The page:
Dover brewery raises a glass to community

Microbrewery combines quality with a local farm-to-table focus


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Co-founders of the 7th Settlement brewery in Dover are David Boynton, left, and Josh Henry.

The 7th Settlement brewery offers many choices of handcrafted beer and food in Dover, but most of it all it offers a lesson in top-to-bottom sustainability. 

Founded by David Boynton and Josh Henry, 7th Settlement opened its doors in November 2013. The journey was almost a full decade in the making as the former home brew devotees wanted to combine the best of microbrew quality with a local farm-to-table focus. One of those goals was to revive the importance of local pubs to their community (the company name pays homage to Dover’s status as the country’s seventh-oldest continuous settlement and oldest in New Hampshire).

“A pub is a public house and community gathering place,” said Boynton, who handles financial strategy and the front of the house side of the business, while Henry is the brew master. “The bigger story is the support we have from people who love having a community pub that connects a great sense of place and history.”

It also explains the company motto: “don’t buy beer from strangers.”

The focus on sustainability and creating an ecological network of local farmers was intentional. Boynton had 10 years of experience in outdoor education management before pursuing an MBA in organization and environmental sustainability from Antioch University. Both Henry, a construction industry veteran, and Boynton knew that a lot of pub ventures floundered due to undercapitalization, but they leveraged support through a multi-faceted approach of presales and crowdfunding, which led to a community loan for creating jobs.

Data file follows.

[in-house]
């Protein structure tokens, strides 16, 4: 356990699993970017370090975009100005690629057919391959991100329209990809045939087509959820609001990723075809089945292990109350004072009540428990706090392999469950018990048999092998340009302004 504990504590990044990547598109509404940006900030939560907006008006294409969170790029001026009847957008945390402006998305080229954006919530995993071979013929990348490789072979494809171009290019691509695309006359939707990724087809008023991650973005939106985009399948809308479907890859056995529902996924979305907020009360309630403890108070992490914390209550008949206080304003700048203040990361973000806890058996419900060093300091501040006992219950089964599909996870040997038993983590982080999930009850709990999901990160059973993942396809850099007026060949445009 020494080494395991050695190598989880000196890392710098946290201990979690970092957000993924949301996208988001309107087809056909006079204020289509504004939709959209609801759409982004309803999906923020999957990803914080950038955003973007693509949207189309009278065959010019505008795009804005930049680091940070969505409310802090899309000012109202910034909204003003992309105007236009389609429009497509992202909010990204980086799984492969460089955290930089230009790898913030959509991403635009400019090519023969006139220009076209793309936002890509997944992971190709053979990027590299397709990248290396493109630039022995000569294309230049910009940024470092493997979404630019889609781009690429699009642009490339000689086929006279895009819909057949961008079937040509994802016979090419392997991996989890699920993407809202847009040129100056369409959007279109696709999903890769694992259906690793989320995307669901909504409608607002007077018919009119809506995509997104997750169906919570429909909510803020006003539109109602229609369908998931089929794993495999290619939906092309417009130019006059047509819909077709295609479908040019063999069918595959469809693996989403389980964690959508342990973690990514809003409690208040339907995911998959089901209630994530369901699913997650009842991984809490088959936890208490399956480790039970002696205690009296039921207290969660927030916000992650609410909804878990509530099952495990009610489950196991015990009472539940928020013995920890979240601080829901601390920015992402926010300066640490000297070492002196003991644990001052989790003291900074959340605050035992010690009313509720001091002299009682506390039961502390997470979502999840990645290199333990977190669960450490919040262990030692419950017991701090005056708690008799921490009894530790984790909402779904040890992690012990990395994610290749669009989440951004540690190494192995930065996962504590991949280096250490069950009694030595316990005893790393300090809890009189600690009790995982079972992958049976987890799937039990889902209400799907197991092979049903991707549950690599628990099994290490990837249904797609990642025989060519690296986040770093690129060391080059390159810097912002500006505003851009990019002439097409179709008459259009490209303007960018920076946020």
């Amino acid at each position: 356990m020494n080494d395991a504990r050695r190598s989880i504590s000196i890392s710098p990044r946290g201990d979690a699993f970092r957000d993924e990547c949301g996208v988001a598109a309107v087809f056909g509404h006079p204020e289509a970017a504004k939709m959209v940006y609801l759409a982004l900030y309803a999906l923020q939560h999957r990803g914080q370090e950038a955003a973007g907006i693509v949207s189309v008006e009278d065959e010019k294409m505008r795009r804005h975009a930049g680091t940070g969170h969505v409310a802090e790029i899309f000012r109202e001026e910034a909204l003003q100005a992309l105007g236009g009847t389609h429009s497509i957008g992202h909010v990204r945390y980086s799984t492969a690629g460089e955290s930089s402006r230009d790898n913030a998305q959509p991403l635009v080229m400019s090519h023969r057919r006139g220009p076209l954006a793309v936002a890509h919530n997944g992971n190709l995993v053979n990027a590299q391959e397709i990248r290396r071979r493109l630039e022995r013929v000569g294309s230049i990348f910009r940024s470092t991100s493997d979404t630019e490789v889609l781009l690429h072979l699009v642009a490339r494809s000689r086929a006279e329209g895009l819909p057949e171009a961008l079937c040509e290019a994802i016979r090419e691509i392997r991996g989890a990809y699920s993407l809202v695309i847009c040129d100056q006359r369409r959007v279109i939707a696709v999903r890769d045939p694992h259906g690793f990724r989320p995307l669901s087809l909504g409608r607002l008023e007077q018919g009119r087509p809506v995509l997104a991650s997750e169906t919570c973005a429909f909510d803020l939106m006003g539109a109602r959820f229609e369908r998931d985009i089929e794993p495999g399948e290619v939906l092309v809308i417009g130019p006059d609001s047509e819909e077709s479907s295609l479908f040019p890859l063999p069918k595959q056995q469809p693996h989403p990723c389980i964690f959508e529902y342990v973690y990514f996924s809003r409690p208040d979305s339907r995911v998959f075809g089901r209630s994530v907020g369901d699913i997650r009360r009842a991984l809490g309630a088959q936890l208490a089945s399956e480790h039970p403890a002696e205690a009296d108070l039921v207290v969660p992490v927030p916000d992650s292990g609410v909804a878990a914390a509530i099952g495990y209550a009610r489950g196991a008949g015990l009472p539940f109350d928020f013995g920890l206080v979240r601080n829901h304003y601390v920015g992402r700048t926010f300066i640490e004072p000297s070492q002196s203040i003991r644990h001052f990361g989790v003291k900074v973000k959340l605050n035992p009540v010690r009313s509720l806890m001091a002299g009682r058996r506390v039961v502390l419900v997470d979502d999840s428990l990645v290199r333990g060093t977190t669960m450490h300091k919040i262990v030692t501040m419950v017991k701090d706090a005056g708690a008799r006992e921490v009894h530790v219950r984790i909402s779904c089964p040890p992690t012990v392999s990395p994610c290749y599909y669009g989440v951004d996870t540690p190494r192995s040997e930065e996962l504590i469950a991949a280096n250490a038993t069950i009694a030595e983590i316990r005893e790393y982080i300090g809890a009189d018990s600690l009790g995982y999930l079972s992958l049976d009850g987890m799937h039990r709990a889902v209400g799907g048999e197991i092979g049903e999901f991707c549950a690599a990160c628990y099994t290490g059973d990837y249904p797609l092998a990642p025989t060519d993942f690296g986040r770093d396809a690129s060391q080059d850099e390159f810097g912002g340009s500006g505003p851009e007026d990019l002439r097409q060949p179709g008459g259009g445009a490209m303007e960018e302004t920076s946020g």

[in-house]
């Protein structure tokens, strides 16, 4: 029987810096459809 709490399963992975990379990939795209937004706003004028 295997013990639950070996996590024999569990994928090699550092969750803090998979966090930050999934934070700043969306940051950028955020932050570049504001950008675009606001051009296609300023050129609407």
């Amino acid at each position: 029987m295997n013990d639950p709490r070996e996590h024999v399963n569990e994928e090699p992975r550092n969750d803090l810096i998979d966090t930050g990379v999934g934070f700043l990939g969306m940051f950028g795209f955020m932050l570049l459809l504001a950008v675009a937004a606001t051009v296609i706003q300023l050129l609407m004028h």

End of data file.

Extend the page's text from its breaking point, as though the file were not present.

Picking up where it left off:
The Washington Street facility was largely built with recycled mill windows and wood panels fashioned at a Lee millworks. 

“The financial side of sustainability in a business comes relatively easy if you’re looking for long-term resilience and focus on the ecology and people of the community,” Boynton said. “You can create a closed-loop food system with our local farmers and suppliers. This gets you beyond superficial sustainability and allows you to have a local impact because it’s the easiest way to cut down on transportation, reduce carbon footprint and strengthen the local economy.”

Some 65 local and regional farms and fishermen supply 7th Settlement. Spent grain from the making of its award-winning beers is sent back for feed to a farm in Lee. Boynton said it’s a challenge to get brew-specific quality grains and hops locally, but they are talking to area farmers to potentially grow and supply.

Boynton said he and Henry have already developed an entrepreneurial exit plan for their company. “We want to sell the business to our employees (35 and counting) because they are putting all their heart and soul into this,” he said. “As owners and managers, we are actually working for them.”

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